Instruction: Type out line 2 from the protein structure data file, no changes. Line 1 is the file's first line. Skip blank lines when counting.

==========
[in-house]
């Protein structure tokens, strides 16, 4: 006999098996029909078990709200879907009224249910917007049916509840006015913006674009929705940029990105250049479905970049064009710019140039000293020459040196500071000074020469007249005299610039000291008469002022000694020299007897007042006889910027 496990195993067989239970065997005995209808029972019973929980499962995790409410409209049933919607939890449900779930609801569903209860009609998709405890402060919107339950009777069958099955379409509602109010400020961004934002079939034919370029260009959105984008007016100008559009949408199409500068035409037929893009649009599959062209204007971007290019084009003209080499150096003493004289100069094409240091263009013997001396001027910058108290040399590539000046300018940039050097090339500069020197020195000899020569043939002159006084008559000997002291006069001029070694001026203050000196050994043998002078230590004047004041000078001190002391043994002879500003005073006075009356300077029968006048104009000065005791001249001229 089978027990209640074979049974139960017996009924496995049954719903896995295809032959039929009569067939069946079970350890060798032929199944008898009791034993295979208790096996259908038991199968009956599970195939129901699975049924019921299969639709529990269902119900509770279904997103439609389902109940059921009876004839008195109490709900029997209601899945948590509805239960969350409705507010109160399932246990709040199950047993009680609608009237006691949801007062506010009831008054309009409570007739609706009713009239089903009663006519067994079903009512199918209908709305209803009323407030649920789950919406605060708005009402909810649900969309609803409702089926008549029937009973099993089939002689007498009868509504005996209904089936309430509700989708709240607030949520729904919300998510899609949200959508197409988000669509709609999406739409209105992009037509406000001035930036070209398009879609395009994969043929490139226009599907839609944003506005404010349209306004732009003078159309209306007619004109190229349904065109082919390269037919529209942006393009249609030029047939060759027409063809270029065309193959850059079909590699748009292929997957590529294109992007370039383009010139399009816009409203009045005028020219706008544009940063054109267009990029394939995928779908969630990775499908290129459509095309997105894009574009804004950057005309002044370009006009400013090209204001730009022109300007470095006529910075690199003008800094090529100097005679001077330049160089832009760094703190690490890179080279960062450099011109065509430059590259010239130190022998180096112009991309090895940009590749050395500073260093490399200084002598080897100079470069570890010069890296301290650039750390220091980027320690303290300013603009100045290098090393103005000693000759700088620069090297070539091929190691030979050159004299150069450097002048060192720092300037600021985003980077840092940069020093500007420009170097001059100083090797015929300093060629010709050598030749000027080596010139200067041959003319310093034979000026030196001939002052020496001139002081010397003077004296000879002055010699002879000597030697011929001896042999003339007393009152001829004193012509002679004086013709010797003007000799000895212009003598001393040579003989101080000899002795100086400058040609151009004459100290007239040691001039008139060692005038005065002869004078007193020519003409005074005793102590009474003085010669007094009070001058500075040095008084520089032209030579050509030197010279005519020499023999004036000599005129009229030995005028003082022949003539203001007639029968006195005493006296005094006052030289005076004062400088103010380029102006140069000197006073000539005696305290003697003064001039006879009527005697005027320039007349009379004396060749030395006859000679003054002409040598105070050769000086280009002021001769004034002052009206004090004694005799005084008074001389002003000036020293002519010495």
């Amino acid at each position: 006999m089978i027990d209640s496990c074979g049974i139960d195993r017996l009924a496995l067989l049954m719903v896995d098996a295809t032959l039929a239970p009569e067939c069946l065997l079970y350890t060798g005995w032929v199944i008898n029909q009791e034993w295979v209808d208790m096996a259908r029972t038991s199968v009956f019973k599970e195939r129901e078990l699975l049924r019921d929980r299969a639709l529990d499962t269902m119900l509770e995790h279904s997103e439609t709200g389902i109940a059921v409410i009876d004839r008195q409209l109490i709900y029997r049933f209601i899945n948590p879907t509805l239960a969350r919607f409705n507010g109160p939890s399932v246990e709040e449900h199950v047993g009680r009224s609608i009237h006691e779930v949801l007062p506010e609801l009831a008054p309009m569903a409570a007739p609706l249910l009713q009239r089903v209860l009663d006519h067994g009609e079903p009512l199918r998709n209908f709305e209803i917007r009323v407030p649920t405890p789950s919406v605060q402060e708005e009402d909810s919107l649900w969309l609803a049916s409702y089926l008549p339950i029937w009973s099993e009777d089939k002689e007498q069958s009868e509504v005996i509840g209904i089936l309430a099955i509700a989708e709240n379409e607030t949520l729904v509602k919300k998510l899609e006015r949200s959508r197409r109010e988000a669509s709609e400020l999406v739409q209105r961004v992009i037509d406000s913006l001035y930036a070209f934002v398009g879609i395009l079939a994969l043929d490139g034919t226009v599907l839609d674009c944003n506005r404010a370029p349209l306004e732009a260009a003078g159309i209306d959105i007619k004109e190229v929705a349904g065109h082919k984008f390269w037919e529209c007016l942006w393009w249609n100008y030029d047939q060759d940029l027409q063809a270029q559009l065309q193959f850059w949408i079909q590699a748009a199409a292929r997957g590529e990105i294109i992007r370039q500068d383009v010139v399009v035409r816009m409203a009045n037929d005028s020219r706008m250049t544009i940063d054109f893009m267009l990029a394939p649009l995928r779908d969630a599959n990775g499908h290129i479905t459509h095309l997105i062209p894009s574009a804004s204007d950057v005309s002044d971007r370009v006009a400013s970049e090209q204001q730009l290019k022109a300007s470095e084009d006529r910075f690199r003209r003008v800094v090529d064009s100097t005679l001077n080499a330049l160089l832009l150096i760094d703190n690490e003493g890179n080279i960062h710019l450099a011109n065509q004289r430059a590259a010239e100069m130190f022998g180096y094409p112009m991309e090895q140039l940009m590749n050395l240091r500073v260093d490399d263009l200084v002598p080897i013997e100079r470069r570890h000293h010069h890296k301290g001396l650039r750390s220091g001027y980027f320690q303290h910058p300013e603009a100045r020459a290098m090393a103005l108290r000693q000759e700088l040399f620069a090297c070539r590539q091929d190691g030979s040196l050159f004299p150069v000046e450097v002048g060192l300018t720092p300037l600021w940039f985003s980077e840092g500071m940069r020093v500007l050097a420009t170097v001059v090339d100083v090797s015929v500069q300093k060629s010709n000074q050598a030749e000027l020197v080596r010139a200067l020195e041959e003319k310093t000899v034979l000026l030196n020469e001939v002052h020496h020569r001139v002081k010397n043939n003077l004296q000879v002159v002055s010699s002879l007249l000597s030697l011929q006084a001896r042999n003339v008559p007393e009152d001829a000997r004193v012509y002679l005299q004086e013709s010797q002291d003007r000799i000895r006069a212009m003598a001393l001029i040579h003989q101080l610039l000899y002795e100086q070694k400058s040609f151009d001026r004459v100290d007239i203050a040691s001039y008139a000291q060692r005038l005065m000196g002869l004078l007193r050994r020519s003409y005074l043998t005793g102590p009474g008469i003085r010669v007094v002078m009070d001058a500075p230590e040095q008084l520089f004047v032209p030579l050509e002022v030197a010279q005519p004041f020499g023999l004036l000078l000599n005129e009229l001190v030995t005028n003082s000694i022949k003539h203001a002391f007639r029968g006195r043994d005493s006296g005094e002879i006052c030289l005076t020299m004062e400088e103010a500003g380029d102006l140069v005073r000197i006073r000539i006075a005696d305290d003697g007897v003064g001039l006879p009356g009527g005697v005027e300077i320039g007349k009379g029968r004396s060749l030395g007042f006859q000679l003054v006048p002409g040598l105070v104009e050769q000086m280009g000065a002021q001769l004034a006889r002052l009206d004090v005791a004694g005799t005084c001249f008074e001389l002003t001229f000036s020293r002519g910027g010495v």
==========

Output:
């Protein structure tokens, strides 16, 4: 006999098996029909078990709200879907009224249910917007049916509840006015913006674009929705940029990105250049479905970049064009710019140039000293020459040196500071000074020469007249005299610039000291008469002022000694020299007897007042006889910027 496990195993067989239970065997005995209808029972019973929980499962995790409410409209049933919607939890449900779930609801569903209860009609998709405890402060919107339950009777069958099955379409509602109010400020961004934002079939034919370029260009959105984008007016100008559009949408199409500068035409037929893009649009599959062209204007971007290019084009003209080499150096003493004289100069094409240091263009013997001396001027910058108290040399590539000046300018940039050097090339500069020197020195000899020569043939002159006084008559000997002291006069001029070694001026203050000196050994043998002078230590004047004041000078001190002391043994002879500003005073006075009356300077029968006048104009000065005791001249001229 089978027990209640074979049974139960017996009924496995049954719903896995295809032959039929009569067939069946079970350890060798032929199944008898009791034993295979208790096996259908038991199968009956599970195939129901699975049924019921299969639709529990269902119900509770279904997103439609389902109940059921009876004839008195109490709900029997209601899945948590509805239960969350409705507010109160399932246990709040199950047993009680609608009237006691949801007062506010009831008054309009409570007739609706009713009239089903009663006519067994079903009512199918209908709305209803009323407030649920789950919406605060708005009402909810649900969309609803409702089926008549029937009973099993089939002689007498009868509504005996209904089936309430509700989708709240607030949520729904919300998510899609949200959508197409988000669509709609999406739409209105992009037509406000001035930036070209398009879609395009994969043929490139226009599907839609944003506005404010349209306004732009003078159309209306007619004109190229349904065109082919390269037919529209942006393009249609030029047939060759027409063809270029065309193959850059079909590699748009292929997957590529294109992007370039383009010139399009816009409203009045005028020219706008544009940063054109267009990029394939995928779908969630990775499908290129459509095309997105894009574009804004950057005309002044370009006009400013090209204001730009022109300007470095006529910075690199003008800094090529100097005679001077330049160089832009760094703190690490890179080279960062450099011109065509430059590259010239130190022998180096112009991309090895940009590749050395500073260093490399200084002598080897100079470069570890010069890296301290650039750390220091980027320690303290300013603009100045290098090393103005000693000759700088620069090297070539091929190691030979050159004299150069450097002048060192720092300037600021985003980077840092940069020093500007420009170097001059100083090797015929300093060629010709050598030749000027080596010139200067041959003319310093034979000026030196001939002052020496001139002081010397003077004296000879002055010699002879000597030697011929001896042999003339007393009152001829004193012509002679004086013709010797003007000799000895212009003598001393040579003989101080000899002795100086400058040609151009004459100290007239040691001039008139060692005038005065002869004078007193020519003409005074005793102590009474003085010669007094009070001058500075040095008084520089032209030579050509030197010279005519020499023999004036000599005129009229030995005028003082022949003539203001007639029968006195005493006296005094006052030289005076004062400088103010380029102006140069000197006073000539005696305290003697003064001039006879009527005697005027320039007349009379004396060749030395006859000679003054002409040598105070050769000086280009002021001769004034002052009206004090004694005799005084008074001389002003000036020293002519010495």